Updated: 2 days ago
It is with great pride and utter relief that I release this research into the world. It is my 25-page critical essay for my grad program at Hamline University. In July, I will graduate with a Master of Fine Arts in Writing for Children and Young Adults.
This paper describes how authors of fiction construct atmospheric settings that foster the heroic imaginations of their characters. It is a discussion of oppressive forces in our country, specifically white patriarchy, that creates what Dr. Philip Zimbardo calls "total situations" among Black Americans and women. The four texts I used were:
~ Lizzie Bright and the Buckminster Boy by Dr. Gary Schmidt
~ The Hate U Give by Angie Thomas
~ Chirp by Kate Messner
~ Red Hood by Elana K. Arnold
I am looking forward to presenting this work to my cohort, my fellow Pipers, and my professors in January.
Here is an excerpt. You can view the paper in its entirety by clicking on the pdf:
Setting is place and time, but it is also atmosphere (Burroway 169). Unjust social systems embody specific atmospheric conditions that provide fertile ground for authors to grapple with current systemic societal ills. These atmospheric settings enable authors to delineate between what Dr. Philip Zimbardo describes as bad apples (individuals), bad barrels (settings) and bad barrel makers (entire social systems). When authors construct ‘total situations’—complex scenarios in which the line between good and evil is actually quite permeable—their characters must make choices and respond in any number of ways—deplorably or heroically. Some will fail to act at all.
Zimbardo’s work has unveiled eight contributing factors where evil thrives:
· Unjust systems
· Group pressure
· Power and control
· Obedience to authority
· Diffusion of responsibility
· Moral disengagement
· Anonymity (Zimbardo 0:36).
“However, research has not been able, as yet, to discover what compels people to be heroes. The list of contributing factors for people to rise up and act heroically could be any number of possibilities. “It could be that heroes have more compassion or empathy; maybe there’s a hero gene; maybe it’s because of their levels of oxytocin—research by neuro-economist Paul Zak has shown that this ‘love hormone’ in the brain increases the likelihood you’ll demonstrate altruism. We don’t know for sure” (Zimbardo 0:48).
What scientists have figured out is that:
… an important factor that may encourage heroic action is the stimulation of heroic imagination—the capacity to imagine facing physically or socially risky situations, to struggle with the hypothetical problems these situations generate, and to consider one’s action and the consequences. By considering these issues in advance, the individual becomes more prepared to act when and if a moment that calls for heroism arises. Strengthening the heroic imagination may help to make people more aware of the ethical tests embedded in complex situations, while allowing the individual to have already considered, and to some degree transcended, the cost of the heroic action. Seeing one’s self as capable of the resolve necessary for heroism may be the first step toward a heroic outcome (Franco et al.)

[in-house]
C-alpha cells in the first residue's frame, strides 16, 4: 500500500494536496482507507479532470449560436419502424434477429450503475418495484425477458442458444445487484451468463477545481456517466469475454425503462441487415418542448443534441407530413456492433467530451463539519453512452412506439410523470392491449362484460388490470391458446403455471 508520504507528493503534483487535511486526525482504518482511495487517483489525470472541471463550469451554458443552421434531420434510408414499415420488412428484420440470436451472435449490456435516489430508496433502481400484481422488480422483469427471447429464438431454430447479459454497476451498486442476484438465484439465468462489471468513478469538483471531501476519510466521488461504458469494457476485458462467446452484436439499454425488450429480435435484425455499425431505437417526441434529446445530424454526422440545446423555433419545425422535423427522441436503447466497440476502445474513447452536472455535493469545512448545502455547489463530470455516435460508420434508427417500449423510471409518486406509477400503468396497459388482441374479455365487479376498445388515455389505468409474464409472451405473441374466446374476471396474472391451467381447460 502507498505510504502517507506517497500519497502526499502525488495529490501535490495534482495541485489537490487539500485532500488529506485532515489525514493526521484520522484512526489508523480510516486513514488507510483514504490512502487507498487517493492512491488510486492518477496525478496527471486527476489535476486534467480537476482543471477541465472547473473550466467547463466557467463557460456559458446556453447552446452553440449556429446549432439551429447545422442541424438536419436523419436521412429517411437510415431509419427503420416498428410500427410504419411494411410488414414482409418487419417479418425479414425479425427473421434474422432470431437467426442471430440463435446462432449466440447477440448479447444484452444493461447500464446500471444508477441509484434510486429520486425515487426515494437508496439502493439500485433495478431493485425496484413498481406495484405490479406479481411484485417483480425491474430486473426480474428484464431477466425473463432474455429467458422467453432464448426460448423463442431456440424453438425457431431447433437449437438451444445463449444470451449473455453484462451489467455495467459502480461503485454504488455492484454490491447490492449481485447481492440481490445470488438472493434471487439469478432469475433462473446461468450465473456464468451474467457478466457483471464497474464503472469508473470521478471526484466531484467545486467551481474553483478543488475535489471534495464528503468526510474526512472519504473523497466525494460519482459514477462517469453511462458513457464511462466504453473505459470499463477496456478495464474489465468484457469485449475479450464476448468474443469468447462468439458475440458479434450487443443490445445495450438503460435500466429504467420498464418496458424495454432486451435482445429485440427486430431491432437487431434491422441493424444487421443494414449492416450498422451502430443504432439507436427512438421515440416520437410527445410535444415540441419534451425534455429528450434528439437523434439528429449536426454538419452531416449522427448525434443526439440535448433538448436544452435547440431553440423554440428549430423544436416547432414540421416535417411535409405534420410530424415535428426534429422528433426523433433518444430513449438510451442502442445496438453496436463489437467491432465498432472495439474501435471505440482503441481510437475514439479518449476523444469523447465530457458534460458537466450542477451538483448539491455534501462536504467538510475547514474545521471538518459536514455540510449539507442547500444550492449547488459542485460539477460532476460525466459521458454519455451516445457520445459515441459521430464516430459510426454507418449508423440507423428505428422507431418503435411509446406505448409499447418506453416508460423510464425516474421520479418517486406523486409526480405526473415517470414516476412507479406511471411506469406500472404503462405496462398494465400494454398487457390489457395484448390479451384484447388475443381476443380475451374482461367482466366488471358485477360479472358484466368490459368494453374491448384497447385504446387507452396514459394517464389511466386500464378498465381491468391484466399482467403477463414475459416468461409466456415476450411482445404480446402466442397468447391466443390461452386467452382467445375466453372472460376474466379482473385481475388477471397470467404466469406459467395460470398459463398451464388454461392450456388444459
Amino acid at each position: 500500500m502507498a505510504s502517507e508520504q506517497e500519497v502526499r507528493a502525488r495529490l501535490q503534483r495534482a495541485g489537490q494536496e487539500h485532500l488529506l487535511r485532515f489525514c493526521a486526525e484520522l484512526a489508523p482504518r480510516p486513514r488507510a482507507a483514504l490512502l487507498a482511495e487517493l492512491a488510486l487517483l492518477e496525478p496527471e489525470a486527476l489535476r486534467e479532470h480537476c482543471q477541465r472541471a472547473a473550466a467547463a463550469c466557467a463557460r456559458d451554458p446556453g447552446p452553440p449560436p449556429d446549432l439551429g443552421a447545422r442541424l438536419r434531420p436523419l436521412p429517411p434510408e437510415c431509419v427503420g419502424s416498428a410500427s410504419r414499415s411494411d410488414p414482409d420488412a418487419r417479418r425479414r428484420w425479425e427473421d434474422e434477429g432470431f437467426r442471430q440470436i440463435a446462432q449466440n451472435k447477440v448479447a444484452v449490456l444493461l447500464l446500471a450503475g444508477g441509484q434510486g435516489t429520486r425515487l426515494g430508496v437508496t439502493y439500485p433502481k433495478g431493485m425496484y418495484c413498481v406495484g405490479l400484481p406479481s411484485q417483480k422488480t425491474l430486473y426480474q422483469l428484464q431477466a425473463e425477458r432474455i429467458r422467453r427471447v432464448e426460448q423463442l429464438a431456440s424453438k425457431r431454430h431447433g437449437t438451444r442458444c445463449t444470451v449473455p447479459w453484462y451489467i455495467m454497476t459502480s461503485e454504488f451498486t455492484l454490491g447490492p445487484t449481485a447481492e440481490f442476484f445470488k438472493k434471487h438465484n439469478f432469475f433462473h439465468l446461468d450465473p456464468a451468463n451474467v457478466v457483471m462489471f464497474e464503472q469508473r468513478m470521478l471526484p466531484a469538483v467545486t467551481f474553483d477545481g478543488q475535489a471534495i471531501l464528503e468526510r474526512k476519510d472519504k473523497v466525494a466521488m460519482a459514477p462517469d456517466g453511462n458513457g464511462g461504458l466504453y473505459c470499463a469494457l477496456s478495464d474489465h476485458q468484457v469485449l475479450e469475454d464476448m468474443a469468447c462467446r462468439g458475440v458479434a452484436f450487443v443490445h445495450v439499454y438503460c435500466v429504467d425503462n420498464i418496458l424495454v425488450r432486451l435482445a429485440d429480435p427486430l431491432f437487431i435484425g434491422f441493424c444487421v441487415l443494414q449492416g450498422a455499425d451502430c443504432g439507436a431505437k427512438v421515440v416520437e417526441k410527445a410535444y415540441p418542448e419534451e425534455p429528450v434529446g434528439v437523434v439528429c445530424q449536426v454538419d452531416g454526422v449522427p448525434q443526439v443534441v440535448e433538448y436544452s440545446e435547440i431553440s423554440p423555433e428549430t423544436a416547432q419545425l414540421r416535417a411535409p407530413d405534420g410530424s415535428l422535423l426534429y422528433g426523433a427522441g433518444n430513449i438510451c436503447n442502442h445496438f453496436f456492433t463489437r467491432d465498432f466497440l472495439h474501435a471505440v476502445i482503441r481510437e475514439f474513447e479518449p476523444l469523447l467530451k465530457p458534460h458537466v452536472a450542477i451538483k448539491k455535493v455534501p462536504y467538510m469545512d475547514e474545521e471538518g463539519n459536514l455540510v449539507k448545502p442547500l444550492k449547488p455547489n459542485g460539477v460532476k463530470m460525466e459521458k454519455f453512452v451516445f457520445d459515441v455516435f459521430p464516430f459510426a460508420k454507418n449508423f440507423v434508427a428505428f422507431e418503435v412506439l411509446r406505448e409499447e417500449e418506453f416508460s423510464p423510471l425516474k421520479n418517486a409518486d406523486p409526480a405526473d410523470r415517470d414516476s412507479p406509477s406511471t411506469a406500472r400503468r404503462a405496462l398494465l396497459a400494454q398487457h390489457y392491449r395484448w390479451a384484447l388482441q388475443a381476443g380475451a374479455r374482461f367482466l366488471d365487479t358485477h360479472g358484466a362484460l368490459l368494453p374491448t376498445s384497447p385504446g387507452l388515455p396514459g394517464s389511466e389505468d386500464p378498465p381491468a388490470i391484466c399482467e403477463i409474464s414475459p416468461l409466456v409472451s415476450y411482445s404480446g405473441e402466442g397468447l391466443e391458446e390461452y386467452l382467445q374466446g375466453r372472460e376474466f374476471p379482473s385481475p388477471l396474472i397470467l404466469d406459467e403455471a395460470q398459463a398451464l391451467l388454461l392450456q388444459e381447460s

Much of Zimbardo’s work asserts that ordinary people have the propensity to become heroes or villains based on any set of circumstances or variables. He has studied at great length the capacity for depravity as well as valor among humans. His Stanford Prison Experiment and his investigative work into the prisoner abuse at Abu Ghraib Prison by American soldiers has led him to conclude that good people certainly can and often do engage in immoral behavior when put in ‘total situations’ where they are subjected to seemingly insurmountable stress and pressure, especially when that situation was created by an institutional system that allowed for such wrongdoing. In short, “situational power affects all of us” (Zimbardo 42:35). These soldiers were simply deemed ‘bad apples.’ Zimbardo, however, points out that the situation of war itself was the ‘bad barrel’ which provided the atmospheric setting and was also a significant contributing factor in the devolution of these soldiers’ behavior. Certainly, bad barrels do not create themselves. These atmospheric settings are a result of choices and decisions created by those in power. These are the politicians and policy makers Zimbardo refers to as the ‘bad barrel makers’ (Filabi).
If Dr. Zimbardo has taught us anything, it is that the line between good and evil is permeable. Any one of us, given the right set of circumstances can act reprehensibly or emerge heroically. “A key insight from research on heroism so far is that the very same situations that inflame the hostile imagination in some people, making them villains, can also instill the heroic imagination in other people, prompting them to perform heroic deeds” (Zimbardo 1:05).
Just as this permeable line exists in prisons and war zones, it exists in fiction. How do authors construct bad apples, bad barrels, and bad barrel makers in literary works for young readers? The same oppressive influences that affect our world affect the worlds of young adult authors.
The history of our literature is infused with white patriarchy. Gary Schmidt, Angie Thomas, Kate Messner, and Elana K. Arnold have written novels that attempt to disrupt and dismantle it in different ways. To examine the ways in which white patriarchy fuels oppressive atmospheric settings, they create narrative situations that play out within a world in which the heroic imaginations of their characters are fostered and empowered.